The Shoguns

Japan's Military Leaders

The Tokugawa shogunate was very centralized, and tried to control many aspects of life in Japan.
The shogun listens to an urban planning presentation, 1852. By Utagawa Yoshikazu, Library of Congress Prints and Photos Collection

Shogun was the name given to the title for a military commander or general in ancient Japan, between the 8th and 12th centuries, leading vast armies during C. 

The word "shogun" comes from the Japanese words  "sho," meaning "commander," and "gun," meaning "troops." In the 12th century, the shoguns seized power from the Emperors of Japan and became the de facto rulers of the country. This state of affairs would continue until 1868 when the Emperor once again became the leader of Japan.

Origins of the Shoguns

The word "shogun" was first used during the Heian Period from 794 to 1185. Military commanders at that time were called "Sei-i Taishogun," which can be translated roughly as "commander-in-chief of expeditions against the barbarians."

The Japanese at this time were fighting to wrest land away from the Emishi people and from the Ainu, who were driven to the cold northern island of Hokkaido. The first Sei-i Taishogun was Otomo no Otomaro. The best known was Sakanoue no Tamuramaro, who subjugated the Emishi during the reign of Emperor Kanmu. Once the Emishi and the Ainu were defeated, the Heian court dropped the title.

By the early 11th century, politics in Japan were getting complicated and violent once more. During the Genpei War of 1180 to 1185, the Taira and Minamoto clans fought for control of the imperial court. These early daimyos established the Kamakura shogunate from 1192 to 1333 and revived the title of Sei-i Taishogun.

In 1192, Minamoto no Yoritomo gave himself that title and his descendant shoguns would rule Japan from their capital at Kamakura for nearly 150 years. Although emperors continued to exist and to hold theoretical and spiritual power over the realm, but it was the shoguns who actually ruled.  The imperial family was reduced to a figurehead.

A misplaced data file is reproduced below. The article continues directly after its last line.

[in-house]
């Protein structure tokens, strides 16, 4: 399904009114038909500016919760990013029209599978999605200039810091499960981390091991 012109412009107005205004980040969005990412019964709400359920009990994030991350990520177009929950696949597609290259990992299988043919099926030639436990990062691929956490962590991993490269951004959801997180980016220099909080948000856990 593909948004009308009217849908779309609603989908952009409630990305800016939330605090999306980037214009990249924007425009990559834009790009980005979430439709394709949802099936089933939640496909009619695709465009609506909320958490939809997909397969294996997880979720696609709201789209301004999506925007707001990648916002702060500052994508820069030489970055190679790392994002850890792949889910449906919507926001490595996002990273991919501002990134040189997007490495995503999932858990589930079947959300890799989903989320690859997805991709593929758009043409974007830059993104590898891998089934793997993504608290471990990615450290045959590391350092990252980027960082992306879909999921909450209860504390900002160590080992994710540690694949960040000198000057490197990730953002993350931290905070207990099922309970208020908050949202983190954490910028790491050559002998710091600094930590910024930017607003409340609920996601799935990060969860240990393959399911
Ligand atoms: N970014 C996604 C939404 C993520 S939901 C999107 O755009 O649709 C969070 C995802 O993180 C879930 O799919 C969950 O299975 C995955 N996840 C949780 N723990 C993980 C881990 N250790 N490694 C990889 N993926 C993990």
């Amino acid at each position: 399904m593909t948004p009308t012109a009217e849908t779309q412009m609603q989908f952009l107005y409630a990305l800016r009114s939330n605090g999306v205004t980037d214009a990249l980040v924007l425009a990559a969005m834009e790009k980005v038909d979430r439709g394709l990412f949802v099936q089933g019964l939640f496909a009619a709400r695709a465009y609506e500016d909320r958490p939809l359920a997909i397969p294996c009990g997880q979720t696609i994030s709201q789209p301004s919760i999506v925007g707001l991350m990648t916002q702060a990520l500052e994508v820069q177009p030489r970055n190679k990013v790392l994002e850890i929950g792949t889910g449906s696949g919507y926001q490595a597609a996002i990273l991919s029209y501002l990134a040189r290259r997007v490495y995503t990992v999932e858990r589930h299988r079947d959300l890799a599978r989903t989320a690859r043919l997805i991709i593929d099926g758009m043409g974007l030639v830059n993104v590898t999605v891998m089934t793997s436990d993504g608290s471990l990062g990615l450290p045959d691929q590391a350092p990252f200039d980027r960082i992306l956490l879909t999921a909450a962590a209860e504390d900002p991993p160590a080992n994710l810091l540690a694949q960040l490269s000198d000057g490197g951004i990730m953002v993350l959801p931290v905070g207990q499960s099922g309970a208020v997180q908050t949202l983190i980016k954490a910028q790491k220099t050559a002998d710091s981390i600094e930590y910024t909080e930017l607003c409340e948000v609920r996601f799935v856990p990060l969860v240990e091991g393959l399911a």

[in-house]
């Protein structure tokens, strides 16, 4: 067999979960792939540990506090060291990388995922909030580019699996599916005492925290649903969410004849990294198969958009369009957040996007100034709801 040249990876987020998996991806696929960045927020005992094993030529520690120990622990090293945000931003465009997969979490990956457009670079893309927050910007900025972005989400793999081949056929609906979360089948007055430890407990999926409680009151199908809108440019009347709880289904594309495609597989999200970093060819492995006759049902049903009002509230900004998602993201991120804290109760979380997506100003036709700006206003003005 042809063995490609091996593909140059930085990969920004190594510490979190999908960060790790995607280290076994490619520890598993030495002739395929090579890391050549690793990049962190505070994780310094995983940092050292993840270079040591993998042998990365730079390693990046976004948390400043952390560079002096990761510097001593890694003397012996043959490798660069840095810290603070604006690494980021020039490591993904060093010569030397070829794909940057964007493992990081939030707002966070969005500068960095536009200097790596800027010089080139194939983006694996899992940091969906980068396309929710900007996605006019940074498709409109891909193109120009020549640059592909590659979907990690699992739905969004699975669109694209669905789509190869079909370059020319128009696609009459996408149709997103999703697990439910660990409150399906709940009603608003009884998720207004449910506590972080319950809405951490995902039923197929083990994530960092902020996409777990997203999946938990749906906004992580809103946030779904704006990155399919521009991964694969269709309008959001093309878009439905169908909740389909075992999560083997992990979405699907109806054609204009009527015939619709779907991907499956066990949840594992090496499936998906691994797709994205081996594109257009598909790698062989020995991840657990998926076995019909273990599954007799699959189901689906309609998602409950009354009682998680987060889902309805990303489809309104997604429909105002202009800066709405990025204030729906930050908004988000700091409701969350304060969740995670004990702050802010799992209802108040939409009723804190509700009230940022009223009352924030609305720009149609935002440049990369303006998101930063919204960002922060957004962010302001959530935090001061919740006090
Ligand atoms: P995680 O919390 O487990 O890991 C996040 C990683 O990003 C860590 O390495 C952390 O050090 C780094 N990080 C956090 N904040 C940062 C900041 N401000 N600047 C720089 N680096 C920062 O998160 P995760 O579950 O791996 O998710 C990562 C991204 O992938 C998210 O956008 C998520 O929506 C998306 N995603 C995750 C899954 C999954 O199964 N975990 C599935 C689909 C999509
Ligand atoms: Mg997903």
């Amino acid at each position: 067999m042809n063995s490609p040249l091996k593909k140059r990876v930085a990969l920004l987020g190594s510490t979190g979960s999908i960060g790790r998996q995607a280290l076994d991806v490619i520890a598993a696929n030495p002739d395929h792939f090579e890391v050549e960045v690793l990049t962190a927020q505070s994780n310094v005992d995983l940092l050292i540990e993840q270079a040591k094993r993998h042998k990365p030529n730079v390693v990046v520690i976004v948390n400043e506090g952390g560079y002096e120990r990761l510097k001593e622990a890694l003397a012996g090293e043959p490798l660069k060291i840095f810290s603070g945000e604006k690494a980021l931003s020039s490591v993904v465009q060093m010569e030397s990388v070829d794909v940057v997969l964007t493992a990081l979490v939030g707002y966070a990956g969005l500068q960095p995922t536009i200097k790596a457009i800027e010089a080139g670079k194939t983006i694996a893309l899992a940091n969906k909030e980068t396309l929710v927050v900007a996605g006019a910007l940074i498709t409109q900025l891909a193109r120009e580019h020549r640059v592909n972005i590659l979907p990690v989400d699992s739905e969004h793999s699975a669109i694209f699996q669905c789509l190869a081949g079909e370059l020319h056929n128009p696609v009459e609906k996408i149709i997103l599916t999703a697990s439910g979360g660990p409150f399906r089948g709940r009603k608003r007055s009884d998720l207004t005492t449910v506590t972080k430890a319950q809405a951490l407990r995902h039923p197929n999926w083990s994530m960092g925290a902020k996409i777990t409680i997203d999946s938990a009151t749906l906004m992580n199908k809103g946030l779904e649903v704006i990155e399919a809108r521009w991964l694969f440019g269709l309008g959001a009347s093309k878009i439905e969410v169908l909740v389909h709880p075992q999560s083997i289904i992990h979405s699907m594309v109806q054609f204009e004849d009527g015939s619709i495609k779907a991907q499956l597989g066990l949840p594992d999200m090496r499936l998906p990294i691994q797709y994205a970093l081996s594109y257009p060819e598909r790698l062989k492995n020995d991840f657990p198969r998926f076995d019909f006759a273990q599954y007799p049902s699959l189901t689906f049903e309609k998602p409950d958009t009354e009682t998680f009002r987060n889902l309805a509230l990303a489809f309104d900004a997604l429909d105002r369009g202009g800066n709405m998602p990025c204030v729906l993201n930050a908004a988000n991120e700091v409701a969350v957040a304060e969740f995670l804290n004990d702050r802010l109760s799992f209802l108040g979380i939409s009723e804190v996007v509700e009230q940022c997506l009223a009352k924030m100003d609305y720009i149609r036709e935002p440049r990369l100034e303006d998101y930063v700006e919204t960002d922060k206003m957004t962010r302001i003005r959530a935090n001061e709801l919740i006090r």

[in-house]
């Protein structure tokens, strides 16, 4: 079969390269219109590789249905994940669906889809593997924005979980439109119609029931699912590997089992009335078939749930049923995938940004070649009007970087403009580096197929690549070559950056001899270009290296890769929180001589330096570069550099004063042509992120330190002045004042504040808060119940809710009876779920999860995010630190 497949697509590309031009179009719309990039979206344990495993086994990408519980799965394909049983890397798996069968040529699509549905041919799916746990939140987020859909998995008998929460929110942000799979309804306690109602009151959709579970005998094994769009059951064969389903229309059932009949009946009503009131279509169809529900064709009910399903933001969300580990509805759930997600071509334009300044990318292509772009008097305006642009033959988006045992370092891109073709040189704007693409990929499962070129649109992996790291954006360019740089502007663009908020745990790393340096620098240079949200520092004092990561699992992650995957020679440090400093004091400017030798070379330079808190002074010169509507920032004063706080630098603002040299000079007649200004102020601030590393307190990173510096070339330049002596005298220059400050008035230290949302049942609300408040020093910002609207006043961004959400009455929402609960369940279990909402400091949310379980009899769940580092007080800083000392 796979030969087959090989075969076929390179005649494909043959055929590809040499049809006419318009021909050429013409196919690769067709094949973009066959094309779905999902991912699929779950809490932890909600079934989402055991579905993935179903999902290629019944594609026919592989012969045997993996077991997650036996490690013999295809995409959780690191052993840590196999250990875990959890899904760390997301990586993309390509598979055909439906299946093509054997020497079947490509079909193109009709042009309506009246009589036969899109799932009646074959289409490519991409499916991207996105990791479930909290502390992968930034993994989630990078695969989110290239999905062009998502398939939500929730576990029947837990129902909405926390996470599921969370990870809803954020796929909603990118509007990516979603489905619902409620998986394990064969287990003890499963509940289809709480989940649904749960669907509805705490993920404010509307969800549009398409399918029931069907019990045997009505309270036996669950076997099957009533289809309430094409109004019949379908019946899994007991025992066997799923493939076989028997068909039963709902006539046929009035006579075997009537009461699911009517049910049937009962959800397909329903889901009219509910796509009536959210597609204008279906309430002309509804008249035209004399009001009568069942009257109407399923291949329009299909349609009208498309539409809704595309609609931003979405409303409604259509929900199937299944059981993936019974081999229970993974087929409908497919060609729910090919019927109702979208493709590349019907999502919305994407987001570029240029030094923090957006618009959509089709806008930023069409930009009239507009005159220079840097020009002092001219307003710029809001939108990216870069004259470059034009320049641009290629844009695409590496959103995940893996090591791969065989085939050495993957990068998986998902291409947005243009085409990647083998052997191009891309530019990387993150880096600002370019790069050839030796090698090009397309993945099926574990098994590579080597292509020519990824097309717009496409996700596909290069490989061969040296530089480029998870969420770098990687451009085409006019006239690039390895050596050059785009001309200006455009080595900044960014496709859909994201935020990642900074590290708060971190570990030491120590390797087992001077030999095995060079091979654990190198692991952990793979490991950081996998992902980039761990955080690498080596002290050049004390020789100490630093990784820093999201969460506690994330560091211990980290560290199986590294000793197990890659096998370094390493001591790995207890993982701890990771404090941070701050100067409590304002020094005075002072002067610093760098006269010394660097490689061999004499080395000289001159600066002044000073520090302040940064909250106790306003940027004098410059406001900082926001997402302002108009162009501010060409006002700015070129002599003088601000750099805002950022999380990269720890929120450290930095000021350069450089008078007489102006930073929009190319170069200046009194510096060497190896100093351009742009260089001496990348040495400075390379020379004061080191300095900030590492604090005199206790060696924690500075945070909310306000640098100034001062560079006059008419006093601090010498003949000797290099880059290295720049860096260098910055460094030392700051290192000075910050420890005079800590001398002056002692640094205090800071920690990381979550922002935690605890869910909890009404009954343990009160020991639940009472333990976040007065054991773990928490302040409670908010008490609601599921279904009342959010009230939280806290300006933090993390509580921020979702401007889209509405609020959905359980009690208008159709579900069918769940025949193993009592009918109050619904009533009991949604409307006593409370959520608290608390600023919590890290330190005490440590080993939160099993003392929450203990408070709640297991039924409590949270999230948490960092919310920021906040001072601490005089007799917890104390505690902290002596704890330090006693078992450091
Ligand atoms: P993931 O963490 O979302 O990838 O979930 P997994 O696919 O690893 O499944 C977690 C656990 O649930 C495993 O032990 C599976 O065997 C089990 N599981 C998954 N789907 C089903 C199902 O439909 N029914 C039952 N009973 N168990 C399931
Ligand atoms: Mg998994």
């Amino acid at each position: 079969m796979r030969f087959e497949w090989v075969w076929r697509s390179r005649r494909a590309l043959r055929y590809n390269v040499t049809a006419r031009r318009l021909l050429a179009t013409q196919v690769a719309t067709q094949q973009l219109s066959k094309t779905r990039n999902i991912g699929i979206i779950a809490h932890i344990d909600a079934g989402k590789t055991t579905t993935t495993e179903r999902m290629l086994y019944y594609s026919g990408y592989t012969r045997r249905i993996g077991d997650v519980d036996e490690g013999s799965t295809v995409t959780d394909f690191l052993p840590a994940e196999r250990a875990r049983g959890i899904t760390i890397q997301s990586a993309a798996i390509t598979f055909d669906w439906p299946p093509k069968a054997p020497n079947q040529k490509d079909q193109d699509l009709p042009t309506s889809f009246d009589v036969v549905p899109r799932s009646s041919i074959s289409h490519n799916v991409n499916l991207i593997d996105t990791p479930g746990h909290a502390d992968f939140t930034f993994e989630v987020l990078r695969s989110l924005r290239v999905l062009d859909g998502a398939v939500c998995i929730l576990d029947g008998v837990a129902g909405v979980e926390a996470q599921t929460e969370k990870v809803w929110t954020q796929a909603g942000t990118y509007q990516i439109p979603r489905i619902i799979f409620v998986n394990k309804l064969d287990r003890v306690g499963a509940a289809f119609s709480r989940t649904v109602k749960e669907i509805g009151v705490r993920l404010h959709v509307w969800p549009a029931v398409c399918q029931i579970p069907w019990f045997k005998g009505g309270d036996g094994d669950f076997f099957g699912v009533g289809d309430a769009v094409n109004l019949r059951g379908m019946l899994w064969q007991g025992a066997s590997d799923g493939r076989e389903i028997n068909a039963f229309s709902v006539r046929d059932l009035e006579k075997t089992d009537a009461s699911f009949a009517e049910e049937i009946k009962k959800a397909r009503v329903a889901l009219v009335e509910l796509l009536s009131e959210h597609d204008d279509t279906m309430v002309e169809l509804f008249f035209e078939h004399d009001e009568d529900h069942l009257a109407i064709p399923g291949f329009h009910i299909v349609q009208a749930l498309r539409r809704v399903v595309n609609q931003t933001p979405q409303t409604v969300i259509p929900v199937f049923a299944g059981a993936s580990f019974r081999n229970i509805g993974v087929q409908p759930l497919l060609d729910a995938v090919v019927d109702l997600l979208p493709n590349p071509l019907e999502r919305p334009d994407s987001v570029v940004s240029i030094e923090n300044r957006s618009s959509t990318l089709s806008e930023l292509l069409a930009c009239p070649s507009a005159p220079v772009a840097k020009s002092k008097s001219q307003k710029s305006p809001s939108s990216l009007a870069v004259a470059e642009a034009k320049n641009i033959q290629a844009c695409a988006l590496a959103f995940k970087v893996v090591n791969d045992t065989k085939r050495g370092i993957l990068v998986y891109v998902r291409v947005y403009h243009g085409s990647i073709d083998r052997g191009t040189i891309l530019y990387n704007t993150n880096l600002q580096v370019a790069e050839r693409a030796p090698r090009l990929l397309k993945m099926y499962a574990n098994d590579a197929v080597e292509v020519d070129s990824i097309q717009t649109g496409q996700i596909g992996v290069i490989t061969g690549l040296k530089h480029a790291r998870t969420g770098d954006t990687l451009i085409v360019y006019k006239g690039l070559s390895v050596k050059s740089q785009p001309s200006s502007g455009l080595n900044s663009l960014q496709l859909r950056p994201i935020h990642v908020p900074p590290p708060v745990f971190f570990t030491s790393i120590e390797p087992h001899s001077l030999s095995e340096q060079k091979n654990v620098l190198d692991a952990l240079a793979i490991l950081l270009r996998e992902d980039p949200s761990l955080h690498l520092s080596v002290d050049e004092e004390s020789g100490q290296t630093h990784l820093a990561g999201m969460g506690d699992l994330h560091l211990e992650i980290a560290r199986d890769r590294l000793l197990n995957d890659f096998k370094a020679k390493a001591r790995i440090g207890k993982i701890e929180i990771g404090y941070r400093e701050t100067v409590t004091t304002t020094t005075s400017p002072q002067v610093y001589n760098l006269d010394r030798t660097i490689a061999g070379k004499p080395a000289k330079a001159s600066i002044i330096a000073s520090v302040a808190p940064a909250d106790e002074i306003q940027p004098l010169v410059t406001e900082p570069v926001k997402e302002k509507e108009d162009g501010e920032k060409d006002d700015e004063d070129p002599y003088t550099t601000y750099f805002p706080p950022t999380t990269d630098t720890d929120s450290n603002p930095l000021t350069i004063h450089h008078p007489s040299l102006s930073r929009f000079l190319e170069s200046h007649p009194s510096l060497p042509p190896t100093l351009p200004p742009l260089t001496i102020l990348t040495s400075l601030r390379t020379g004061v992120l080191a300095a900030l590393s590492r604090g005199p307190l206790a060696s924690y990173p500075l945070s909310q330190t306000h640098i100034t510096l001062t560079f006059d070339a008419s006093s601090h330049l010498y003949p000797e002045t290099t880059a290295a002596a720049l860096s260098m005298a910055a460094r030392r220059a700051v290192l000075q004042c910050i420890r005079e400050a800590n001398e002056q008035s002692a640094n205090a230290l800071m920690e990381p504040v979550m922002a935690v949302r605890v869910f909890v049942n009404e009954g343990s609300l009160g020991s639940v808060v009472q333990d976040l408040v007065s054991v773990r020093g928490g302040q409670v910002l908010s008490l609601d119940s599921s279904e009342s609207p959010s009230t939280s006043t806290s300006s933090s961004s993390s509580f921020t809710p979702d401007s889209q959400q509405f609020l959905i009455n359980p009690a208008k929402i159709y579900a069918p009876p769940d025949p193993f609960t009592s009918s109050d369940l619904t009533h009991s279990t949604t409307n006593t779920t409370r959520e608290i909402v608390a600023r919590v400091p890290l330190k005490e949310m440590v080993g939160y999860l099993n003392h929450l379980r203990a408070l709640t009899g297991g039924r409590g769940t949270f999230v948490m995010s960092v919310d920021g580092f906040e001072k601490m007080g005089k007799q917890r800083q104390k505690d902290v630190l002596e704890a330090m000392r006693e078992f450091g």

It is interesting to note that the "barbarians" being fought by the shogun at this point were other Yamato Japanese, rather than members of different ethnic groups.

Later Shoguns

In 1338, a new family proclaimed their rule as the Ashikaga shogunate and would maintain control from the Muromachi district of Kyoto, which also served as the capital of the imperial court. The Ashikaga lost their grip on power, however, and Japan descended into the violent and lawless era known as the Sengoku or "warring states" period. Various daimyo competed to found the next shogunal dynasty.

In the end, it was the Tokugawa clan under Tokugawa Ieyasu who prevailed in 1600. The Tokugawa shoguns would rule Japan until 1868 when the Meiji Restoration finally returned power to the Emperor once and for all.  

This complex political structure, in which the Emperor was considered a god and the ultimate symbol of Japan yet had almost no real power, greatly confused foreign emissaries and agents in the 19th century. For example, when Commodore Matthew Perry of the United States Navy came to Edo Bay in 1853  to force Japan to open her ports to American shipping, the letters he brought from the U.S. President were addressed to the Emperor.

However, it was the shogun's court that read the letters, and it was the shogun who had to decide how to respond to these dangerous and pushy new neighbors.

After a year's deliberation, the Tokugawa government decided that it had no other option than to open the gates to the foreign devils. This was a fateful decision as it led to the downfall of the entire feudal Japanese political and social structures and spelled the end of the office of the shogun.